For those companies sending out mail, there are services available so that you never have to visit a post office again. We use a German printing company with an API that automatically sends a letter along with stickers to each new paying Planio customer. It’s something people love, and we don’t have to print and mail a thing. International alternatives include Lob and Try Paper.

Should You Have a Digital Presence Mandated?
In a co-working space on the tropical island of Koh Lanta, Thailand, I noticed that someone in a support role for a major e-commerce platform was constantly on a live video feed with the rest of the team. Sqwiggle offers a similar “presence” functionality for remote teams.

I suppose mandating that all employees are on video while working might be based out of a fear that employees abuse remote work arrangements. In my experience, that’s not the case. At the tropical co-working space, there’s a certain urgency in the air, despite the laid-back clothes and coconut drinks. People are quietly focused on their laptops; it’s as if they want to make sure remote work delivers results, so they can stay out of a fixed office for good.

We found that we don’t need a digital presence because we have a great level of trust among everyone on the team. I also think that it’s paramount to respect everyone’s privacy. If your company is moving from an all-on-site setting to remote work, a digital presence might help the more anxious managers to overcome any trust issues.

Choose Bootstrapping over Venture Capital
Most venture capitalists are looking for outsized returns, so they’ll prefer an intense short burst of 12-months’ work from a team over a more sustainable pace. Front App, a startup funded by the Silicon Valley accelerator Y Combinator, rented a house in the Bay area for their three-month stint in the Y Combinator accelerator program. The goal is to optimize for evaluating a business idea quickly.

Given the outsized return mindset, you may have a hard time convincing a venture capitalist to fund you when you’re working from a beach in Cambodia. This is why many venture-backed startups (such as Buffer or Treehouse) that use remote work built leverage first. Buffer was profitable before taking on investment while Ryan Carson, the founder of Treehouse, had already proven himself with a previous startup.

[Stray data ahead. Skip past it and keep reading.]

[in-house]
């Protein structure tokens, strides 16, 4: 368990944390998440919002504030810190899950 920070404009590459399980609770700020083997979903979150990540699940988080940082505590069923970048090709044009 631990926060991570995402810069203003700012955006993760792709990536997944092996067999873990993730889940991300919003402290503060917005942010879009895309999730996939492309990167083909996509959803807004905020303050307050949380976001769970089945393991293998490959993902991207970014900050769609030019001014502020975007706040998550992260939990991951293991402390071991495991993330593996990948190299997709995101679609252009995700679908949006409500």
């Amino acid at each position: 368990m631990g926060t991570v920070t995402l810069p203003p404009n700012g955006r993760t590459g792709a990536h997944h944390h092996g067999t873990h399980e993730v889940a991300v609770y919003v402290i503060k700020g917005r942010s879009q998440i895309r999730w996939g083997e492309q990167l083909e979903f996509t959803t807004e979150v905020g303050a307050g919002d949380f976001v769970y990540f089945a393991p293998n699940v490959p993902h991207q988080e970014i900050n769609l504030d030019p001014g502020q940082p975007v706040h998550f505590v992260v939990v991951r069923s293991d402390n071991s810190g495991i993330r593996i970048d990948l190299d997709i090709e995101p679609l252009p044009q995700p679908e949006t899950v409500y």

Here’s a better way than venture capitalism: bootstrapping. It means financing your company with revenue from initial customers. In my opinion, it’s by far the superior approach because it enables you to build your company on your own terms and remain in control. However, it often requires working two jobs or freelancing on the side while you get your company started. It took me about two years working on both Planio and client projects (via my software development agency LAUNCH/CO) to get going, but it was well worth it.

Bootstrapping also forces you to build a business that generates revenue from the very beginning, which I find much healthier. Hint: Building a B2B SaaS makes this much easier than creating a consumer app because businesses are far more willing to pay monthly subscriptions if it adds value. You have to sell a lot of consumer iPhone apps at $0.99 to cover monthly payroll for even the smallest of teams.

Price Your Products Strategically
One of our first clients was a massive technology company with billions in annual revenue. Obviously, I was delighted that they’d choose us over much bigger, more established competitors. They’re still a happy customer, but we have moved away from very large enterprise accounts; I’ve found that they require a lot of hand-holding and in-person meetings before they’ll become a customer.

As Jason Lemkin points out in his article on scaling customer success for SaaS, when you have big enterprise accounts, someone will have to get on a jet to visit them twice a year. If you’re a small company of two or three people, that person is going to be you, the CEO, the CMO and the CSO all rolled into one overworked hamster.

Keeping your pricing model within the rough bounds of a $49/$99/$249 model as suggested by developer-turned-entrepreneur Patrick McKenzie means avoiding having to hire an enterprise sales team, and having to earn the massive amount of capital required for it. You, the customer, don’t expect the CEO to pop in at Christmas with a box of chocolates when you’re paying $249 a month.

Build on Open Source
A venture-backed business based on proprietary software is great when your play is a “Winner Takes All” game and own the market. When you’re a bootstrapped company, open source software can give you reach and leverage you could never have achieved, otherwise.

There’s precedence of profitable tech companies building a business around open source software; Basecamp famously open-sourced Rails, guaranteeing themselves a supply of highly qualified engineers for the rest of eternity. GitHub has become a unicorn, leveraging the open source project Git that Linus Torvalds started to manage the Linux kernel sources. Our friends at Travis-CI started as an open source project, ran a crowdfunding campaign and then turned it into a remote-focused bootstrapped business (which also campaigns for diversity in tech through its foundation).